Sweden not planning to test soccer players for virus

Sweden not planning to test soccer players for virus

Updated Jun. 18, 2020 12:56 p.m. ET

Swedish soccer players and coaches will not be required to take a test for COVID-19 before training sessions or matches as part of the country’s proposed return-to-play protocol during the pandemic.

Instead, they will have to fill in a self-assessment form each morning and email it to their club doctor no later than two hours before arriving for training, or before arriving at a stadium for a match. The doctor will then assess whether the players and coaches are healthy enough to take part.

They must stay at home if they have any symptoms.

It follows the general principle adopted in Swedish society that only people who “are feeling so ill that they must visit a hospital get a full-scale corona test,” the Swedish league told The Associated Press on Tuesday.


”So, in line with that, we do not have the opportunity to test our players.”

The return-to-play protocols for training and professional matches, which were published by the Swedish league on Tuesday, have been presented to the country’s Public Health Authority.

The authority is expected to decide this week whether the top two Swedish leagues can start next month. They are hoping to begin playing matches on June 14, more than two months after the initially scheduled start date.

Swedish society hasn’t completely shut down during the virus outbreak because the government and health authorities have chosen not to impose as many restrictions as other countries.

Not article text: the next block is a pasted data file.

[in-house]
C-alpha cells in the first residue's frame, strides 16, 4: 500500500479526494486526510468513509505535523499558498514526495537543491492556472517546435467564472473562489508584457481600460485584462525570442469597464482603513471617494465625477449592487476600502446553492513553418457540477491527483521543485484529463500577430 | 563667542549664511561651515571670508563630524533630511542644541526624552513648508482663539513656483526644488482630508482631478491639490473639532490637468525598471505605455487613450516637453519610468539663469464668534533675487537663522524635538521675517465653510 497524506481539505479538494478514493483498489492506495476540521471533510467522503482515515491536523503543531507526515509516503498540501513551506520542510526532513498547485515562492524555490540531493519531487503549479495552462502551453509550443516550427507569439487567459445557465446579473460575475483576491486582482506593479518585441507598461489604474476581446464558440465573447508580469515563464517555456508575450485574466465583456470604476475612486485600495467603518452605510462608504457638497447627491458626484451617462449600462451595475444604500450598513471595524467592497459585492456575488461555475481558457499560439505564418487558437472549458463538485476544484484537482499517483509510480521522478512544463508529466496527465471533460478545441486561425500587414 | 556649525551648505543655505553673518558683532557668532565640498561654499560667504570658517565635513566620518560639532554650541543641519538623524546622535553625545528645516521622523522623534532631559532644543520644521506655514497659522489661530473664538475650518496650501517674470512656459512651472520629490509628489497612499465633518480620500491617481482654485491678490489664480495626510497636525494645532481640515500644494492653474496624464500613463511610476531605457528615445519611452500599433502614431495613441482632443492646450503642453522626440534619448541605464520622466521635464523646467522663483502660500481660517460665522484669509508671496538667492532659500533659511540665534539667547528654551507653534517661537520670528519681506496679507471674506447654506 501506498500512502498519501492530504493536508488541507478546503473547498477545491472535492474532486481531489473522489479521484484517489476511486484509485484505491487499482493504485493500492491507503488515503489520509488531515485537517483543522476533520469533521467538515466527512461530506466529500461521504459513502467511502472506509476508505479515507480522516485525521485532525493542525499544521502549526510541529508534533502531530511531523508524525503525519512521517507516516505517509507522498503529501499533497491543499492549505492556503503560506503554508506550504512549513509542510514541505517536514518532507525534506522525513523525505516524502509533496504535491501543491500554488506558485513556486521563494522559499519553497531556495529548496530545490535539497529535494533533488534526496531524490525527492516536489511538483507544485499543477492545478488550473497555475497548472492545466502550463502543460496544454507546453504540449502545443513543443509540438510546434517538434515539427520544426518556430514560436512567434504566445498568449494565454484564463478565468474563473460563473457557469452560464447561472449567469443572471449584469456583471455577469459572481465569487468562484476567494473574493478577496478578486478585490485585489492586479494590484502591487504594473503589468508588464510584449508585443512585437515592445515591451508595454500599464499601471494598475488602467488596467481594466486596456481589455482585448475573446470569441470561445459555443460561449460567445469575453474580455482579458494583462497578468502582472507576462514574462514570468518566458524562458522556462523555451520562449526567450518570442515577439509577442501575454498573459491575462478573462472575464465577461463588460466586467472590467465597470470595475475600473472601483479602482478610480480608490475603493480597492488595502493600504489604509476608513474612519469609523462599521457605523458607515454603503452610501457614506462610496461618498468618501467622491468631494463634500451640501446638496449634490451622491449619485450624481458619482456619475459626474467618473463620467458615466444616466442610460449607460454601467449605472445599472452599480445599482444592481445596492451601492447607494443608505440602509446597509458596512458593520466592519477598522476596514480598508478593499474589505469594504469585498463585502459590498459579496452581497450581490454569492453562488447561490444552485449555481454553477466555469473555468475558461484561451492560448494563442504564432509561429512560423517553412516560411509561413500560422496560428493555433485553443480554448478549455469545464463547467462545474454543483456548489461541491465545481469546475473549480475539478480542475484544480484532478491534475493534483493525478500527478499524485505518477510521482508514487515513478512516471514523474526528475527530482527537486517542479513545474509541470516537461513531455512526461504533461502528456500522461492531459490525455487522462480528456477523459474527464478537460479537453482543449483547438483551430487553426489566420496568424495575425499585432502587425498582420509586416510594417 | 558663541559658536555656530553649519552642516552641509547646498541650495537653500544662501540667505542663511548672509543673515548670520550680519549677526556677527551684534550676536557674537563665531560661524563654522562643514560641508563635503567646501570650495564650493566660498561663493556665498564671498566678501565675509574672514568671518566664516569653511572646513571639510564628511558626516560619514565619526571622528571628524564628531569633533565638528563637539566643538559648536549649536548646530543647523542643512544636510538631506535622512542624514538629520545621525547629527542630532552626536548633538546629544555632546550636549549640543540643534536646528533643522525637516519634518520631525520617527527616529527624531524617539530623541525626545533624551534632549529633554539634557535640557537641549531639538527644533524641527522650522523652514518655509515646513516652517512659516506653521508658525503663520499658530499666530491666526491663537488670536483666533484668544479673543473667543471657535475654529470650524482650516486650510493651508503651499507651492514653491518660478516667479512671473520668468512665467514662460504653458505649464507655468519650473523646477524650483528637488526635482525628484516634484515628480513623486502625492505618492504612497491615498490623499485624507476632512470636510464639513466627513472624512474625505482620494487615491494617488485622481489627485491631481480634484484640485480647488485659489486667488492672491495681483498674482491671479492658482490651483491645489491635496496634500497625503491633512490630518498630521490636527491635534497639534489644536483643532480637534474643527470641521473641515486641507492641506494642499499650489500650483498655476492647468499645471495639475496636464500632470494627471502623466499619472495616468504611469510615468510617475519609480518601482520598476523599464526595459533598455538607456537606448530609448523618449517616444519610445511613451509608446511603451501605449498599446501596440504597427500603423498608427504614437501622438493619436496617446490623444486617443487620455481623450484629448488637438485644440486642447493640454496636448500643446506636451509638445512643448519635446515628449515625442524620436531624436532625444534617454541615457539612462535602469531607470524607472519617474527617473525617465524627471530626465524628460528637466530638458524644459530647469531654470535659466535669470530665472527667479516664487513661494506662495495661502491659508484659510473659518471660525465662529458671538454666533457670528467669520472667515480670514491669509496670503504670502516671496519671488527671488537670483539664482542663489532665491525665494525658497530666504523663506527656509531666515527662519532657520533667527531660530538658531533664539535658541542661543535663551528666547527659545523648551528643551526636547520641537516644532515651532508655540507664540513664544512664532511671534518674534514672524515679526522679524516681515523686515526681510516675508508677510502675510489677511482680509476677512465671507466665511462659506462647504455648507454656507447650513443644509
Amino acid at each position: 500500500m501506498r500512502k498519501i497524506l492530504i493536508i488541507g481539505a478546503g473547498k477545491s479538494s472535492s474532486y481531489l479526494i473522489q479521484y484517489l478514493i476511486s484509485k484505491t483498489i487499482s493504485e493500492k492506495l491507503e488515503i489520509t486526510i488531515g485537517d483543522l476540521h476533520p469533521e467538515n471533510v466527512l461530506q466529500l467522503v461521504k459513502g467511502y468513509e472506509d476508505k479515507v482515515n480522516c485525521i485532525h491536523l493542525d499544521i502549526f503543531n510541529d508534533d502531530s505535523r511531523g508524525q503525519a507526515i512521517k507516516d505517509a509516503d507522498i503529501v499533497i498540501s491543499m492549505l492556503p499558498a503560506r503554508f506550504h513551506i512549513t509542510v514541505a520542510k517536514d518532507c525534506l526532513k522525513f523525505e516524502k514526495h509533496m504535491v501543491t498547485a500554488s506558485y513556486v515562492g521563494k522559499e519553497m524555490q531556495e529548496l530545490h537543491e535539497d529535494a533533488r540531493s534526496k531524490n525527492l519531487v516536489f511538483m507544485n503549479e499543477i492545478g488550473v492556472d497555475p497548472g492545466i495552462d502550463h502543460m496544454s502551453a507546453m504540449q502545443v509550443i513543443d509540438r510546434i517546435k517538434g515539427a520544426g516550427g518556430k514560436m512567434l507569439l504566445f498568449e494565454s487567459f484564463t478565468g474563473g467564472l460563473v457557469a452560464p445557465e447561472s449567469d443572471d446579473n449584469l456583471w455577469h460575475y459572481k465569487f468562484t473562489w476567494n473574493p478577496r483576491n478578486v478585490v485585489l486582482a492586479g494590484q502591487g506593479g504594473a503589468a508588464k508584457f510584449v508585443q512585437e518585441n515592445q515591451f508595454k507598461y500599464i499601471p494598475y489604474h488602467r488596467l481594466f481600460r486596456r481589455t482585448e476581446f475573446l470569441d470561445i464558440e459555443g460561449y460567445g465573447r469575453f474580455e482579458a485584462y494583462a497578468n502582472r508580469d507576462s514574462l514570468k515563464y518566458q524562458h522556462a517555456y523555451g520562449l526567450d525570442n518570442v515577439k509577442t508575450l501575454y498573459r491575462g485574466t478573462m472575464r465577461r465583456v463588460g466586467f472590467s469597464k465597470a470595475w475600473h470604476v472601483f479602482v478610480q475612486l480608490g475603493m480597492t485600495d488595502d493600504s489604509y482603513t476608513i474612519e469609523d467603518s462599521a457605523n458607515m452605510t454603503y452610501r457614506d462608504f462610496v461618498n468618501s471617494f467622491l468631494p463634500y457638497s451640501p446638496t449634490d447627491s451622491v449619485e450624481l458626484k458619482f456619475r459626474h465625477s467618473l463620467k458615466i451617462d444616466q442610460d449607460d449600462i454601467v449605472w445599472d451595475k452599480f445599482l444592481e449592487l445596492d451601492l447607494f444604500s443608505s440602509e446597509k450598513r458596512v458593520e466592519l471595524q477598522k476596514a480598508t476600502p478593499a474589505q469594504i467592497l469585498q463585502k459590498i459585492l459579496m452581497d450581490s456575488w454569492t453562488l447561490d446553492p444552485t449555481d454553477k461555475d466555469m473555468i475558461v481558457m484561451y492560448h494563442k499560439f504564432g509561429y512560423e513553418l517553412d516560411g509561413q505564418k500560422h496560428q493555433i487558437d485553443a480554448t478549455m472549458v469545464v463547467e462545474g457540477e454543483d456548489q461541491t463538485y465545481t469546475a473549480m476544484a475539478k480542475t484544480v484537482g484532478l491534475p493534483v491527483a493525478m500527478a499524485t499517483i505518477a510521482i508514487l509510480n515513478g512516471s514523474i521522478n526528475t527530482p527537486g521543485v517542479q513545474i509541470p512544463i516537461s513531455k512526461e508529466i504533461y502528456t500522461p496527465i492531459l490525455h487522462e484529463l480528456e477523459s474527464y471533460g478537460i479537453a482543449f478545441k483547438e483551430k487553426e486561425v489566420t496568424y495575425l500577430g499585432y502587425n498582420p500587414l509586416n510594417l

That is reflected in its proposed return-to-play protocols in soccer, which differ to other leagues in Europe.

Just across the border in Denmark, for example, players and certain staff members will make self-examinations before training sessions, then enter a “testing regime” before league games or friendlies against other clubs, Danish Superliga chief executive Claus Thomsen told the AP.

Every player will be tested once before matches and probably on a weekly basis, or more, after that.

“It is not a small expense for clubs of the size of the Danish league,” Thomsen said. “But it is an expense we will carry.”

The Danish league is planning to resume on May 28.

In Germany, where soccer will resume this weekend, players and staff in the top two men’s leagues in Germany had to undergo two rounds of testing prior to resuming full team training last week. They will also require regular tests prior to each game.

It’s estimated it will require a minimum of 20,000 tests to finish the season.

In England, Premier League chief executive Richard Masters said Monday the tests set to be used by players were developed by the sister company of the one used by the Bundesliga.


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